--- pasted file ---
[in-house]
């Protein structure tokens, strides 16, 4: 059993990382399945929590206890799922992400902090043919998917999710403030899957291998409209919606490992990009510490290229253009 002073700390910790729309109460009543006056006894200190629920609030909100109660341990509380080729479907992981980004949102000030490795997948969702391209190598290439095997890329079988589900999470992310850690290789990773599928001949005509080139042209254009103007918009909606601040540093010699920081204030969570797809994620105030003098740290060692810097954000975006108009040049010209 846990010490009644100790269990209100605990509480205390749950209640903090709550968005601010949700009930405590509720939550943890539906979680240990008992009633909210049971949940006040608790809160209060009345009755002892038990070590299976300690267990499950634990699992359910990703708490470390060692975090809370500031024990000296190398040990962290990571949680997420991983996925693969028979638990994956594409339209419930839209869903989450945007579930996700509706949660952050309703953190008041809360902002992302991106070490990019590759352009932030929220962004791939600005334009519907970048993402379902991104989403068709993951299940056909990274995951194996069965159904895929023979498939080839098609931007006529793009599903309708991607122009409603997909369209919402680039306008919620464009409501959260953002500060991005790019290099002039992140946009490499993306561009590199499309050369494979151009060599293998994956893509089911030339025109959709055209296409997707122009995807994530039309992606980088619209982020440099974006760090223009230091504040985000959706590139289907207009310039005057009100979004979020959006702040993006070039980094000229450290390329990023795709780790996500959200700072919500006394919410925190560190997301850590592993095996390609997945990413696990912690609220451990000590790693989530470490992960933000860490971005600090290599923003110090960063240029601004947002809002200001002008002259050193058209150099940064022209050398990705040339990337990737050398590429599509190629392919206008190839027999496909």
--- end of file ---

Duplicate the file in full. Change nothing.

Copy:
[in-house]
């Protein structure tokens, strides 16, 4: 059993990382399945929590206890799922992400902090043919998917999710403030899957291998409209919606490992990009510490290229253009 002073700390910790729309109460009543006056006894200190629920609030909100109660341990509380080729479907992981980004949102000030490795997948969702391209190598290439095997890329079988589900999470992310850690290789990773599928001949005509080139042209254009103007918009909606601040540093010699920081204030969570797809994620105030003098740290060692810097954000975006108009040049010209 846990010490009644100790269990209100605990509480205390749950209640903090709550968005601010949700009930405590509720939550943890539906979680240990008992009633909210049971949940006040608790809160209060009345009755002892038990070590299976300690267990499950634990699992359910990703708490470390060692975090809370500031024990000296190398040990962290990571949680997420991983996925693969028979638990994956594409339209419930839209869903989450945007579930996700509706949660952050309703953190008041809360902002992302991106070490990019590759352009932030929220962004791939600005334009519907970048993402379902991104989403068709993951299940056909990274995951194996069965159904895929023979498939080839098609931007006529793009599903309708991607122009409603997909369209919402680039306008919620464009409501959260953002500060991005790019290099002039992140946009490499993306561009590199499309050369494979151009060599293998994956893509089911030339025109959709055209296409997707122009995807994530039309992606980088619209982020440099974006760090223009230091504040985000959706590139289907207009310039005057009100979004979020959006702040993006070039980094000229450290390329990023795709780790996500959200700072919500006394919410925190560190997301850590592993095996390609997945990413696990912690609220451990000590790693989530470490992960933000860490971005600090290599923003110090960063240029601004947002809002200001002008002259050193058209150099940064022209050398990705040339990337990737050398590429599509190629392919206008190839027999496909």